Use this URL to cite or link to this record in EThOS: https://ethos.bl.uk/OrderDetails.do?uin=uk.bl.ethos.391003
Title: Primitive-based segmentation for triangulated surfaces
Author: Sacchi, Rainer
ISNI:       0000 0001 3544 323X
Awarding Body: Nottingham Trent University
Current Institution: Nottingham Trent University
Date of Award: 2001
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Abstract:
Numerous fields of applications require a digital model to be produced from a physical object, for example in computer-aided design of appliance casings, manufacture of engineering components and virtual reality. A digital description allows changes in design and manipulation of the data, where it would be, for example, too expensive, too dangerous, or too time-consuming to do the same in the physical world. In order to obtain data from the physical object, coordinate measuring devices record data either by contact-less or by contact measurement, and in many cases the result yields an unstructured point cloud. Before the surface of a digitised object can be manipulated interactively, it must be reconstructed from the (possibly unstructured) set of points. With structured points the generation of a triangulated surface is relatively straightforward. To generate an initial triangulated surface out of the unstructured point cloud sophisticated methods have been established. The present project aims to achieve the next important step in surface reconstruction, namely to segment the triangulated surface into parts of simple geometric primitives, in particular of the following: plane, sphere, cylinder, cone, and torus. Such segmentation enables engineers to manipulate data for design purposes more quickly, because connected point sets, rather than individual points, will be affected. Subsequently the data can be used for "rapid prototyping", i.e. the manufacture of a physical model from a digital description. In order to obtain a segmentation of a triangulated surface the approach for the extraction of geometric primitives used in this project has been based on a "region growing" method. It attempts to grow small initial seed regions satisfying a "homogeneous shape" criterion within a given tolerance. Each time the growing process yields a sufficiently large connected set of triangles a new segment of a geometric primitive with its corresponding characteristic parameters and boundary curves is identified. An additional source of shape information about triangulated surfaces is an estimate of curvature for each triangle. Curvature information allows the selection of appropriate seed regions, and it allows good initial estimates of characteristic parameters to be found. This is important because the growing process under preservation of shape involves numerical optimisation, whereby the initial ^ characteristic parameters are adjusted as the region grows. Methods of curvature estimation for triangulated surfaces have been investigated. Curvature estimation algorithms for triangulated surfaces have been developed and evaluated for both synthetic data (for which curvature values are known) and "real" data. They compare favourably with other curvature estimation algorithms suitable for discrete data. A formula for the sign of curvature has been found in the literature to give sometimes a wrong result and an appropriate correction has been suggested. Algorithms for region growing have been established which are based on the curvature estimates obtained. Techniques have been developed for determination of initial characteristic parameters for planes, spheres, cylinders, cones, and tori using the estimated curvature, when only very small seed regions are available. Further work has established how characteristic parameters of segments of geometric primitives can be adjusted by region growing formulated as a minimax optimisation problem. A fast method for the extraction of planar patches on a triangulated surface has been developed which is faster than the numerical approaches needed for the more complicated geometric primitives. This extraction employs a new, simple geometric method that exploits the asymptotic behaviour of an "expanded triangle" used to represent the plane. This method cannot only be applied to triangulated surfaces but also to any data representation that provides adjacency information. Results from the extraction involving all types of the above geometric primitives have been evaluated on "real" data. For many simple objects successful segmentation has been achieved and it is expected that further refinement of the developed algorithms will enhance their performance.cannot only be applied to triangulated surfaces but also to any data representation that provides adjacency information. Results from the extraction involving all types of the above geometric primitives have been evaluated on "real" data. For many simple objects successful segmentation has been achieved and it is expected that further refinement of the developed algorithms will enhance their performance.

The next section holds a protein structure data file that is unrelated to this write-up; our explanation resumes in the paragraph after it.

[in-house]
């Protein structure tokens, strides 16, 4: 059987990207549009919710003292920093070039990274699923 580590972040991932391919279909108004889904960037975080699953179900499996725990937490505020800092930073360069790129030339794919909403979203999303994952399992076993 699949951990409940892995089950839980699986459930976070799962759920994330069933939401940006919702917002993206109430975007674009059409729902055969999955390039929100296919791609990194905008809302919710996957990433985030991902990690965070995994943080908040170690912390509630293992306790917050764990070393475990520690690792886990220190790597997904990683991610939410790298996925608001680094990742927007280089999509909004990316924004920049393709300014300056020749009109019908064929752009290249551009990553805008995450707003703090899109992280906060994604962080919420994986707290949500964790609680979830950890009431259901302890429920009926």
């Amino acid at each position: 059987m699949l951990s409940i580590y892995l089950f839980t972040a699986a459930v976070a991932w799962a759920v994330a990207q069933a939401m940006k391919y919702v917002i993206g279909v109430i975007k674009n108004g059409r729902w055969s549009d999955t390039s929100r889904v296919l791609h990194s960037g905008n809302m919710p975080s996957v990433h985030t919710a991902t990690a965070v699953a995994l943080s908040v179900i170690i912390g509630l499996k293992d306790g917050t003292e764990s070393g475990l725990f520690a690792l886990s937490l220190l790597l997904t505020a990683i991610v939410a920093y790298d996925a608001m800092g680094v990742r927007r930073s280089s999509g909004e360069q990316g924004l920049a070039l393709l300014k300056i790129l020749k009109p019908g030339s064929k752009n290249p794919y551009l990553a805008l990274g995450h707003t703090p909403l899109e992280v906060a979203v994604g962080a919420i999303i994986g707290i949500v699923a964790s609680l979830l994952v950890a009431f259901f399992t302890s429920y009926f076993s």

Supervisor: Not available Sponsor: Not available
Qualification Name: Thesis (Ph.D.) Qualification Level: Doctoral
EThOS ID: uk.bl.ethos.391003  DOI: Not available
Keywords: Curvature; Reverse engineering; Surface
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